The “akin to contempt” standard requires conduct that is particularly egregious and similar to conduct that would be sanctionable under the standards for contempt.  Here, the attorney’s legal positions and arguments were objectively frivolous under the reasonableness standard.  But, there was no showing that the attorney “acted knowingly or intentionally.” Under the heightened standard of “akin to contempt,” the court had to find more than ignorance or negligence on the part of the attorney. 

Debtor’s counsel was saved from an additional $8,000 monetary sanction award only because it was the court that initiated sanctions under Rule 9011 (c)(1)(B), triggering the higher standard of “akin to contempt.”  If the Trustee had sought sanctions, the “reasonableness” standard adopted by the bankruptcy court would have been sufficient to uphold the monetary award as well as suspension from the practice of law in the bankruptcy courts for the Northern District of California because Shalaby would have had the benefit of the 21-day safe harbor provision to correct or withdraw the challenged submissions.

Nevertheless, debtor’s counsel did not serve his client well by practicing in a field of law where he lacked skill and experience and, as the bankruptcy court found, “lacked competence in the relevant substantive and procedural areas required to handle the case.” This case illustrates that an attorney cannot “dabble” in bankruptcy matters; it can only lead to dire consequences, not only for the attorney, but for the client as well.  This debtor lost valuable property because of his attorney’s failure to perform legal services with competence.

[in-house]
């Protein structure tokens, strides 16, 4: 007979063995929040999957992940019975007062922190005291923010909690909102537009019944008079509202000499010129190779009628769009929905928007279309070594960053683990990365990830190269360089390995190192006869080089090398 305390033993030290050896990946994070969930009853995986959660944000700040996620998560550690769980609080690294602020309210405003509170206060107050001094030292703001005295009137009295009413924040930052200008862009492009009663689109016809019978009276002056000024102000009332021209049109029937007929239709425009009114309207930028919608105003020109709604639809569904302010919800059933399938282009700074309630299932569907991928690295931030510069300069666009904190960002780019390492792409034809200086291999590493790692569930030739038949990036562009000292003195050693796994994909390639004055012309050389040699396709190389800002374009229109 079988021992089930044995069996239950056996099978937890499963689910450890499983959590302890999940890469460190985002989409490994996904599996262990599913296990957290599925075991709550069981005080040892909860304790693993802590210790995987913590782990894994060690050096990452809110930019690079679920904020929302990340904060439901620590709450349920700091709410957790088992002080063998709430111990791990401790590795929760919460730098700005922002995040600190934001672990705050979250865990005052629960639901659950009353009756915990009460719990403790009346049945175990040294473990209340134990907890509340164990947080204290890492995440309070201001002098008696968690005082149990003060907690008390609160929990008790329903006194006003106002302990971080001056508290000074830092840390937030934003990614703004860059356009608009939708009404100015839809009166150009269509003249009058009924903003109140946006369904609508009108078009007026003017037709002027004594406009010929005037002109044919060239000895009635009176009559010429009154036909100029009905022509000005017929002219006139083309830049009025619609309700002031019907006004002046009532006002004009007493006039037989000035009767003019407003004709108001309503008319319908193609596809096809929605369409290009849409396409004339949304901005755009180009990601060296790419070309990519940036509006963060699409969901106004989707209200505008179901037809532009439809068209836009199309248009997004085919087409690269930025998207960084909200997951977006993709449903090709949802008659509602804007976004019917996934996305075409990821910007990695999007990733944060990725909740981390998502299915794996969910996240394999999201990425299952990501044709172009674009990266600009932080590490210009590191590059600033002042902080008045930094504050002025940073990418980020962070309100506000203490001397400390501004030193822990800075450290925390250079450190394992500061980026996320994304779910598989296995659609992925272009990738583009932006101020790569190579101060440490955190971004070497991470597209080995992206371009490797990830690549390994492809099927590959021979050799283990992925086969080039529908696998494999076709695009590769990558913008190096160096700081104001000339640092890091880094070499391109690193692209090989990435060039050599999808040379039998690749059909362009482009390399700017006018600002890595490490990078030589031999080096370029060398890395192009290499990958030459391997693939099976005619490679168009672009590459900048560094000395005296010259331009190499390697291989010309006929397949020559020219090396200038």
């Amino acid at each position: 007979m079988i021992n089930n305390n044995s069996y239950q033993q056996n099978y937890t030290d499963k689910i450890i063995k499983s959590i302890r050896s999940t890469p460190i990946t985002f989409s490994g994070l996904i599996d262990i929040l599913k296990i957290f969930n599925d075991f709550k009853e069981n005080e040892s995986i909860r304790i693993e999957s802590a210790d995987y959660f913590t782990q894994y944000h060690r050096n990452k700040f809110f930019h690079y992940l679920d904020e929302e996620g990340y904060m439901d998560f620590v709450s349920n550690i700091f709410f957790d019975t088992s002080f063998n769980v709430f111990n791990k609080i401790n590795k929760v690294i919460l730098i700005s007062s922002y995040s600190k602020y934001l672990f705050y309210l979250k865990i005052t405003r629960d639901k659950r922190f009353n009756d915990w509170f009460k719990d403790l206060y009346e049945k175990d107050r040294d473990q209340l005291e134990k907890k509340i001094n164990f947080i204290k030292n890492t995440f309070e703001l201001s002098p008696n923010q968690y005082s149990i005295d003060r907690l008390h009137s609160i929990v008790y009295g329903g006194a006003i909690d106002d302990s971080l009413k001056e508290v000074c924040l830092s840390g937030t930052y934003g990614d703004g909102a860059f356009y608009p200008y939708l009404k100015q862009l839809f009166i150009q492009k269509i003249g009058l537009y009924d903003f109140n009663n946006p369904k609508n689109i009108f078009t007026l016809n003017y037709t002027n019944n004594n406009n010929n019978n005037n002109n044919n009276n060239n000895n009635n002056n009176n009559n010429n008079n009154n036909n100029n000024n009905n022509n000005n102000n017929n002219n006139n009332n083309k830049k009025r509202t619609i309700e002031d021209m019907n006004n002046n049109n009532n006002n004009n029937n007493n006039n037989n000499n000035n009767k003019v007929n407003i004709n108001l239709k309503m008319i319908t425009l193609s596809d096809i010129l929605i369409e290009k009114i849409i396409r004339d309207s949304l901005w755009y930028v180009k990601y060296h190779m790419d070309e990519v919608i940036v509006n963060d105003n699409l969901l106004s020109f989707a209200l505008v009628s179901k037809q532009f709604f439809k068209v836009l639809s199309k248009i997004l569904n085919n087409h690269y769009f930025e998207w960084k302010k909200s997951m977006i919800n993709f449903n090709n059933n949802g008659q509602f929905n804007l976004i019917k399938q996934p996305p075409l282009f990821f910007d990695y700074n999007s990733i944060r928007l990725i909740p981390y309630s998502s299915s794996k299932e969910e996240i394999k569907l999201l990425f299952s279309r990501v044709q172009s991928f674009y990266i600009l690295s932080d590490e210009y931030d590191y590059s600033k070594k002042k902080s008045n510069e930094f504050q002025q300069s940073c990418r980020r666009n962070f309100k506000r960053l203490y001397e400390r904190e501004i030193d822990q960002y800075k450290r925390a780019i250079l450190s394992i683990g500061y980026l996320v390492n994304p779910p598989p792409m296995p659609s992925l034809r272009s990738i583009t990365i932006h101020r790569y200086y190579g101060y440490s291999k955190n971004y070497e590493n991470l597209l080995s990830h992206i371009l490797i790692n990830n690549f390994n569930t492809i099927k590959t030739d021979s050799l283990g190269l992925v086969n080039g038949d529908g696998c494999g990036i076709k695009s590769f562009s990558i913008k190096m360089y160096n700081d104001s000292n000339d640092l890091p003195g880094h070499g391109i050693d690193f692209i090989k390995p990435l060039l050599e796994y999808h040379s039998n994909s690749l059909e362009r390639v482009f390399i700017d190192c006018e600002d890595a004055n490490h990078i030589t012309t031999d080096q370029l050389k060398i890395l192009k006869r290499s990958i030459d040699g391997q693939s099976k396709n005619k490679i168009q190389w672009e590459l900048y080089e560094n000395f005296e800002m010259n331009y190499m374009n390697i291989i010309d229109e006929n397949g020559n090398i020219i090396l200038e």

-- Radmila A. Fulton

1  “Section” references are to the United States Code, Title 11.

2  “Rule” references are to the Federal Rules of Bankruptcy Procedure.

3  “Civil Rule” references are to the Federal Rules of Civil Procedure.

**No portion of this summary is intended to constitute legal advice. Be sure to perform independent research and analysis. Any views expressed are those of the author only and not of the SDCBA or its Legal Ethics Committee.**